Citizens for Environmental Responsibility v. State of California

Why It Matters: The Third District Court of Appeal upheld the use of a categorical exemption for a rodeo event held on fairgrounds owned by the 14th District Agricultural Association (Association). The Association relied on a Class 23 CEQA exemption (normal operations of existing facilities for public gatherings). (14 Cal. Code Regs § 15323.) This case is important because it is a continuation of judicial consideration of what is meant by the "unusual circumstances" exception to the categorical exemption regulations addressed earlier this year by the California Supreme Court in the Berkeley Hillside Preservation decision. In this case, Citizens for Environmental Responsibility (Citizens) asserted that the categorical exemption should not have been used because the rodeo project included a mitigation measure for manure management and thus implicated the potential for storm water flows from the fairgrounds contributing to further pollution of an already polluted creek.

Facts: The Santa Cruz County Deputy Sheriff's Association proposed certain improvements to the Association's fairgrounds for a rodeo event and potential future rodeos. The Association approved the project and determined that the project was exempt from CEQA review because it qualified as a Class 23 categorically exempt activity.

About the same time, the Regional Water Quality Control Board determined that the Corralitos and Salsipuedes Creeks were impaired due to human and animal fecal coliform, noting that one of the likely sources was the fairgrounds. The Regional Board established and allocated responsibility for implementing certain management practices to control discharges of fecal matter into the creeks. The Association was among those assigned responsibility under the Regional Board's ruling. The Association had previously adopted a Manure Management Program (MMP), and also began a voluntary stream monitoring program to measure and address contaminants in the Salsipuedes Creek, which flowed through the fairgrounds. The monitoring program determined that the amount of E. coli contamination in the water leaving the fairgrounds was less than that contained in the upstream waters flowing into the fairgrounds.

In adopting the categorical exemption for the rodeo, the Association in its Notice of Exemption addressed whether the activity could have a significant effect on the Creek and cited the MMP as one of the justifications for why the activity would not result in significant impacts.

The trial court found that the MMP was part of the normal operations of the fairgrounds and not a mitigation measure, and that none of the exceptions set forth in CEQA Guidelines Section 15300.2 to use of a categorical exemption were identified. The trial court entered judgment in favor of the Association, and Citizens appealed.

The Decision: The Court of Appeal agreed with the trial court, finding that the MMP was not a new mitigation measure necessitated by the rodeo project. In so doing, the court distinguished the decision in Salmon Protection & Watershed Network (SPAWN) v. County of Marin (2004) 125 Cal.App.4th 1098, in which the court criticized the County's use of mitigation measures to essentially mitigate its way into a categorical exemption. The court in SPAWN had held that "reliance on mitigation measures (whether included in the application or adopted later) involves an evaluative process of assessing those mitigation measures and weighing them against environmental impacts, and that process must be conducted under established CEQA standards and procedures . . . ." 125 Cal.App.4th at 1108.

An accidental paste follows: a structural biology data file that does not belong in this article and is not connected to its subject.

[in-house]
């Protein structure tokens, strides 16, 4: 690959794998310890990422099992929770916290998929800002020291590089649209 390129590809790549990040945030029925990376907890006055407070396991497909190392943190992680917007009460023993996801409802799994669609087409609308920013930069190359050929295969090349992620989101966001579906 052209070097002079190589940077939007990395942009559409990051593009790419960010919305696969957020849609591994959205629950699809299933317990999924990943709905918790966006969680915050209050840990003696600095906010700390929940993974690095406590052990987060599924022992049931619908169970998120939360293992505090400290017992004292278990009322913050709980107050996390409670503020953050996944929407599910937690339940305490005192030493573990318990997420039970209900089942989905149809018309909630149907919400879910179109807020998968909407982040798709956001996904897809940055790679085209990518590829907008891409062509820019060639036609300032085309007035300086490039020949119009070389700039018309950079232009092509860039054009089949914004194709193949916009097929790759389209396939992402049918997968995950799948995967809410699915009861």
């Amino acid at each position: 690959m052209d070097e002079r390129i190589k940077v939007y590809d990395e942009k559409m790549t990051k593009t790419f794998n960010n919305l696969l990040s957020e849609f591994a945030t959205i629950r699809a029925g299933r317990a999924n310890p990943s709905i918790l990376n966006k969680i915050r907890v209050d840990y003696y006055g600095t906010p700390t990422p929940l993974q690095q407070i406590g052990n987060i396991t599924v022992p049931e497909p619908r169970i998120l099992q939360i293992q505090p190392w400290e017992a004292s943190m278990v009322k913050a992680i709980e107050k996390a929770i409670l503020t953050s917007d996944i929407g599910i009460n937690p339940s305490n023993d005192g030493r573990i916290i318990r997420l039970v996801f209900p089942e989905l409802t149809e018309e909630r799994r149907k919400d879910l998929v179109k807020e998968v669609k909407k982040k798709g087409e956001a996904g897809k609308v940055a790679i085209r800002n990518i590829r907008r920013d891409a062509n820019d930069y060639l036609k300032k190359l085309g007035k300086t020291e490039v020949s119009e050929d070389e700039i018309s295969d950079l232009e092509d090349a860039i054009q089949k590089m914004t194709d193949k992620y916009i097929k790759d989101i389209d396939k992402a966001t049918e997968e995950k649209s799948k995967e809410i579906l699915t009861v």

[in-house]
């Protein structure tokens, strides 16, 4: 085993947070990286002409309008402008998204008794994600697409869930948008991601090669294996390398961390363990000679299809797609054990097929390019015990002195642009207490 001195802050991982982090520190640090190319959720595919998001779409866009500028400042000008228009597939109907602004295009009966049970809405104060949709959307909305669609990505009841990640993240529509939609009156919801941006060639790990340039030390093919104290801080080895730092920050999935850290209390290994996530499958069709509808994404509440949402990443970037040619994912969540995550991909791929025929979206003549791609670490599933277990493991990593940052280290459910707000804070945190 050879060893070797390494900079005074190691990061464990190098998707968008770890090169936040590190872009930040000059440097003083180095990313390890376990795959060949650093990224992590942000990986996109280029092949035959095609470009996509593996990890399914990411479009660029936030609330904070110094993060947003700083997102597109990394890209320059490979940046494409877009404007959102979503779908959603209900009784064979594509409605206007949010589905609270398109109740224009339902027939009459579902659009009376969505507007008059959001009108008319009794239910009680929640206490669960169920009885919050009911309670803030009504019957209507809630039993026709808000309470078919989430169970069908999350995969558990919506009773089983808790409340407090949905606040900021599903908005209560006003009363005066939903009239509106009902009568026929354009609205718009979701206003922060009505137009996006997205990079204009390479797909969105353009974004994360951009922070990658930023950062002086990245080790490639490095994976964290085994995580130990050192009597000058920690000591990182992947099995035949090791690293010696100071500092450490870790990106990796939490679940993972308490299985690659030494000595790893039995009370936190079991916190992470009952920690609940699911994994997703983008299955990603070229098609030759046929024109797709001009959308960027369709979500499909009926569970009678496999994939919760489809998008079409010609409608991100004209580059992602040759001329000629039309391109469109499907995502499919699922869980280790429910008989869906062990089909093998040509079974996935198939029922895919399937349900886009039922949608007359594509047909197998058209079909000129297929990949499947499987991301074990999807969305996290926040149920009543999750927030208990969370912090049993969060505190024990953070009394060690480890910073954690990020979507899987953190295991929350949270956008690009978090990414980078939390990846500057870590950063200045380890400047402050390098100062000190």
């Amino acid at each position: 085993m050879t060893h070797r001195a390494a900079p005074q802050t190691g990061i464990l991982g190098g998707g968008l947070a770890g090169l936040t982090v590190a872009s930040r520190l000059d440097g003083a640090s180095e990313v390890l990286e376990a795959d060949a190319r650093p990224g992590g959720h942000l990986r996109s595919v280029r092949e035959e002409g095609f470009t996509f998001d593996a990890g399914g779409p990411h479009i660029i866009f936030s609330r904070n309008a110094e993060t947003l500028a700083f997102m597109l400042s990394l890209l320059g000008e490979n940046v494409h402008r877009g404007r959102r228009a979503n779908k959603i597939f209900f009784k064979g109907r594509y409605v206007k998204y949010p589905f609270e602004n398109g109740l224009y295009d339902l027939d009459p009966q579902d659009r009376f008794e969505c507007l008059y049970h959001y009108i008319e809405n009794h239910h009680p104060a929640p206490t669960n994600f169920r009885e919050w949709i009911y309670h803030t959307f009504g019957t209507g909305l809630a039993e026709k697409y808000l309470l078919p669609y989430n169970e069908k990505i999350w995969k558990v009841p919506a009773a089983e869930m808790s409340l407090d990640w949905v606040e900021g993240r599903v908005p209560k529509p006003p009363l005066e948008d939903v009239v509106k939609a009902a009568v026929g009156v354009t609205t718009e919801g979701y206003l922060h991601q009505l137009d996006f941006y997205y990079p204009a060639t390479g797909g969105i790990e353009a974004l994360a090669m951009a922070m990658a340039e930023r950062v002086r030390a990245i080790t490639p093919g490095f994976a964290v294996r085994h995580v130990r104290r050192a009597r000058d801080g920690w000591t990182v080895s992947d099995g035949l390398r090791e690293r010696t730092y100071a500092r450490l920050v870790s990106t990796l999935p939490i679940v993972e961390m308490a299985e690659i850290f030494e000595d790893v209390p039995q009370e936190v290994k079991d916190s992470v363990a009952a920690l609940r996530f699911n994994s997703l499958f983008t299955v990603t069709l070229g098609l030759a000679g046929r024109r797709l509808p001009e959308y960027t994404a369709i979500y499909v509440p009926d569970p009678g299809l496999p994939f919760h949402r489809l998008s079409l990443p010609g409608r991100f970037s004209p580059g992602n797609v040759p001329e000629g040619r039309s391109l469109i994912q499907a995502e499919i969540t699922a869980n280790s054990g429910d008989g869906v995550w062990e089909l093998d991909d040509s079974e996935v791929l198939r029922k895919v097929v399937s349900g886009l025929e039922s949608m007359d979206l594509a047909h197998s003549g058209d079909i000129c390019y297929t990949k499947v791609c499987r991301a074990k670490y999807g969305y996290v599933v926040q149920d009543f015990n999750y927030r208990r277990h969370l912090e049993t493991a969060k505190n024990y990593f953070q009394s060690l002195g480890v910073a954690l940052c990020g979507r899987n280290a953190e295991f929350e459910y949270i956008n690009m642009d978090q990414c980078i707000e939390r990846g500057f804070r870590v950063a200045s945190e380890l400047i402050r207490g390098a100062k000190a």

Relying on the recently decided Supreme Court decision in Berkeley Hillside Preservation v. City of Berkeley (2015) 60 Cal.4th 1086, the Court went on to explain in great detail how the unusual circumstances exception should be analyzed. The two-step test articulated by this Court was as follows:

  1. Does the project present unusual circumstances?
  2. If so, is there a reasonable possibility of a significant effect on the environment due to the unusual circumstances?

The possibility of a significant effect can be found if a challenger can prove both unusual circumstances and that there is a reasonable possibility of a significant effect due to those unusual circumstances. The unusual circumstances determination—which is primarily a factual determination—is reviewed under the substantial evidence test, but the reasonable possibility of a significant effect is reviewed under the fair argument standard. In the alternative, a party may establish an unusual circumstance by proving that the project will have a significant environmental effect. In this latter case, the deferential substantial evidence test applies and not the fair argument standard. The determination of the agency will be upheld if there is any substantial evidence to support its finding. A finding of a significant effect in the second circumstance necessarily satisfies both prongs of the test.

The Court of Appeal went into great detail in considering the application of this test to the rodeo project, taking great pains to explain how the rule is to be applied and carefully distinguishing the circumstances cited by Citizens. This analysis provides a useful roadmap for applying the unusual circumstances exemption.

Practice Pointers:

  • In seeking to determine whether the "unusual circumstances" exception applies to a project for which a categorical exemption is proposed, lead agencies should utilize the two-part test and the roadmap articulated by the Court in this case to determine whether to use a categorical exemption.